Saturday, March 8, 2014

A little early for Christmas... however!

Some of you may recall that I have posted instructions on my blog how to  make a gingerbread house.  When I was taught to do this, they told me the original recipe, pattern and instructions came from the of Relief Society Magazine.  Just today, I found an online index and complete compilation of all the articles.  Here is the original article for the Gingerbread house.  I am thrilled!

Tuesday, February 11, 2014

Dehydrating sweet potatoes...

We were able to grow a very nice crop of sweet potatoes in last year's garden.  However, when we went to dig them, something (probably mice) had gotten into them and done a lot of damage.  Here is a picture of one of them with the chewed out hole:

I don't wash them before storage.  I think maybe they would not keep as well, but I don't really know that.  In spite of the damage, they keep fairly well, but as time goes on, they do start to dry out and get icky looking more and more.  I didn't want them to go to waste.  I had about a peck (1/4 bushel) of them in that condition, so I decided to dehydrate them and want to show you how I did it and tell you how to use the resulting product. This is rather long-winded, but it really was easy to do.

First, scrub them clean and then boil them until they are tender.  Pour them into a colander to drain and let them cool for at least an hour so they are easy to handle.

Remove the skins and mash well with a potato masher.  I suggest you do not use the electric mixer.  That makes them almost too soft to deal with.

Here is a dehydrator tray with the mesh in place.

Get 2 squares of Wax Paper and place one on the counter.  Put about 1.5 cups of the mashed sweet potatoes on it.

Cover with the other piece of wax paper.  By the way, wax paper has two sides (of course!) and one is slicker than the other.  Use the slick side.

GENTLY, using a rolling pin, roll out the mashed sweet potatoes...

This shows you the thickness I rolled mine to.  You don't want it so thick it has a hard time drying out, but you don't want it too thin, either because then trying to put it onto the dehydrating tray will not work out.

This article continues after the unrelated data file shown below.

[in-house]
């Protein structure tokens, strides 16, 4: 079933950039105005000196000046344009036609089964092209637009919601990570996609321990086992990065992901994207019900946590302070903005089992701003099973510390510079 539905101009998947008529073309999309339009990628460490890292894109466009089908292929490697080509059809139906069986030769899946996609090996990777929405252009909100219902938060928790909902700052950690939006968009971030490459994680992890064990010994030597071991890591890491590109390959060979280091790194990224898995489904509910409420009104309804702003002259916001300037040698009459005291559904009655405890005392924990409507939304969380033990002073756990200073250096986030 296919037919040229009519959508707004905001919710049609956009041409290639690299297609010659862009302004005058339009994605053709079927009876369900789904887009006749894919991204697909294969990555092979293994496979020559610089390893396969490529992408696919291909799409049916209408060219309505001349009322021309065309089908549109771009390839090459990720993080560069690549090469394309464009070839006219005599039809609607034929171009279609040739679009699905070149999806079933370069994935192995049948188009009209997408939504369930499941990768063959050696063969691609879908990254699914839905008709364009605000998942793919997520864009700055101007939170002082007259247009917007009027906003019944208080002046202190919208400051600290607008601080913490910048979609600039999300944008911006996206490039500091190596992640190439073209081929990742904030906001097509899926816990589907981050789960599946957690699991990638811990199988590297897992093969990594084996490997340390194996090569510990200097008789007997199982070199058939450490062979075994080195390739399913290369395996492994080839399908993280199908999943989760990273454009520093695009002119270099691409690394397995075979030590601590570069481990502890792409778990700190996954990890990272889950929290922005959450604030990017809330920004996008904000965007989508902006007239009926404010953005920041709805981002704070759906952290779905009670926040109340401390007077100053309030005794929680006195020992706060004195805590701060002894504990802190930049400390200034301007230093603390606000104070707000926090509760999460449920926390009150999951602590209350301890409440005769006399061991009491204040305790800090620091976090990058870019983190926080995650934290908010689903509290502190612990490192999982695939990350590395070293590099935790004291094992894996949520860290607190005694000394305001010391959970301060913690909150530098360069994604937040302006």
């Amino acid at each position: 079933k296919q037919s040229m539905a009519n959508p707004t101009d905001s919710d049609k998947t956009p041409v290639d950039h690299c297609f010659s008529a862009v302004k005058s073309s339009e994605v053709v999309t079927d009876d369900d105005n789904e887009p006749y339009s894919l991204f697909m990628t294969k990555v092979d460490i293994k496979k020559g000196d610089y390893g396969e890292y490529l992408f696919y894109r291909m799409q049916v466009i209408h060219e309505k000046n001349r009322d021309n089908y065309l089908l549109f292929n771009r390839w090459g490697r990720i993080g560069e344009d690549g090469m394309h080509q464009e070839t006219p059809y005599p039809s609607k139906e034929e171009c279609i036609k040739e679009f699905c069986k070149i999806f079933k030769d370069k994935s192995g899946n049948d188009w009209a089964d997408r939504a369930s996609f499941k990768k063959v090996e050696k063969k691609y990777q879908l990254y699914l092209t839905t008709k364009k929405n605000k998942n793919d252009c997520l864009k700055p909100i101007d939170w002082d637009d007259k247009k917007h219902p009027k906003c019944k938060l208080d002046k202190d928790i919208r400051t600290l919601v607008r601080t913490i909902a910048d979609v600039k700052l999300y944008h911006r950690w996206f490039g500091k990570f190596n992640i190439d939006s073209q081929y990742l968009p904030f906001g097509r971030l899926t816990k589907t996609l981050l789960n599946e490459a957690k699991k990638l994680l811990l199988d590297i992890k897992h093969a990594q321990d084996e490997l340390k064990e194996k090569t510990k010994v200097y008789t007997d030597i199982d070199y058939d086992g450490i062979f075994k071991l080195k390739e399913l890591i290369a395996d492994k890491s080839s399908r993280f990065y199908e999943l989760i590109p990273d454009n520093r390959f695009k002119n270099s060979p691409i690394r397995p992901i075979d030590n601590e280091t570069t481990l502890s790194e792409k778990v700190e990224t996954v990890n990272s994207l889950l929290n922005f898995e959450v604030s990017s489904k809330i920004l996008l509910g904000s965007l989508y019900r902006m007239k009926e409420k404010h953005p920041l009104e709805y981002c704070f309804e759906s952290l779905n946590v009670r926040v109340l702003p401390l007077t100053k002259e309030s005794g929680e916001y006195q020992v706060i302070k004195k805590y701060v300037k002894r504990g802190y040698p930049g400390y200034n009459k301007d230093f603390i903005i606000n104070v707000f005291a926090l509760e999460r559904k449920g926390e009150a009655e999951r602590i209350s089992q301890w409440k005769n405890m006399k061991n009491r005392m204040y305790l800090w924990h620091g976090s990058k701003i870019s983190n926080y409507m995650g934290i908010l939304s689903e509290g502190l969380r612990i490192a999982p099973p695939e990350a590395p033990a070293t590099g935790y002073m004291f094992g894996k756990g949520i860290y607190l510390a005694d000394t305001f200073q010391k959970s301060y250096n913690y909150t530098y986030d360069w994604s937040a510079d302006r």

Peel off the top piece of wax paper.

Pick up the wax paper and simply invert it onto the tray and then carefully peel off the wax paper.

Put all of your filled trays into the dehydrator and set the temperature to 125 degrees F.  Here is one of them after it was good and dry.  You don't want it leathery.  All the moisture needs to be gone.  You'll have to check to see how long it takes, but it will be at LEAST overnight and probably longer.

When it is all dry enough, peel the sheets of sweet potato off of the mesh and break them into pieces into a bowl.

Chop part of them into a food processor and process to break up into little pieces, then..

Transfer to a blender and blend until a powder is formed.  Store the powder in an airtight container out of the light in a cool room or pantry.

Here is the amount of powder from that peck of sweet potatoes!  Isn't that amazing!

To reconstitute - in a heat-proof container, combine 1 part Sweet Potato powder with 3 parts boiling water, cover with a lid and let it sit for 20 minutes.

Stir, add a dollop of butter and eat!  Or, it can be used in breads, mixed with the flour, or meat loaf or in sweet potato pie!

Friday, February 7, 2014

A tiny bread-making tip...

I made bread today.  Can you smell it just looking at that picture?  It just came out of the oven.  Ok... on to the tip.  I tried something a little different.  After I mixed the whole wheat flour, water, yeast, black strap molasses, salt and extra-virgin olive oil in my big bread bowl, I let it rest for 15 minutes before I proceeded with the kneading.  It made it a lot easier to manage the dough.  Hard to describe the difference, but I'll be doing this from now on, and thought I'd share.

Wednesday, February 5, 2014

Spring must be coming!

This morning, I was surprised to see this little visitor on the window frame in our kitchen. I realize she undoubtedly was wintering over in the house, but it really cheered me up to see her.  :)

Saturday, January 25, 2014

Pressure Cooking - Chapter 7

In chapter 1 I mentioned that I made some soup in the pressure cooker.  I did the same thing this evening and want to tell you how I did it.  Now, my soup recipes really are more about method than ingredients, so please don't  not make some if you don't have the same ingredients I do.  Just use what you have!

Here is what I used: A quart of homemade bone broth, 1 medium onion - sliced, 2 stalks celery - sliced, 3 carrots peeled and sliced, pint of home-canned shell-out beans (Musica pole beans), handful of sliced dried mushrooms,  pint of home-canned sweet corn, quart of home-canned green beans - drained, 1/2 pint home-canned bacon ends and pieces, pint home-canned salsa, 1/2 teaspoon salt, a few cranks of freshly-ground pepper.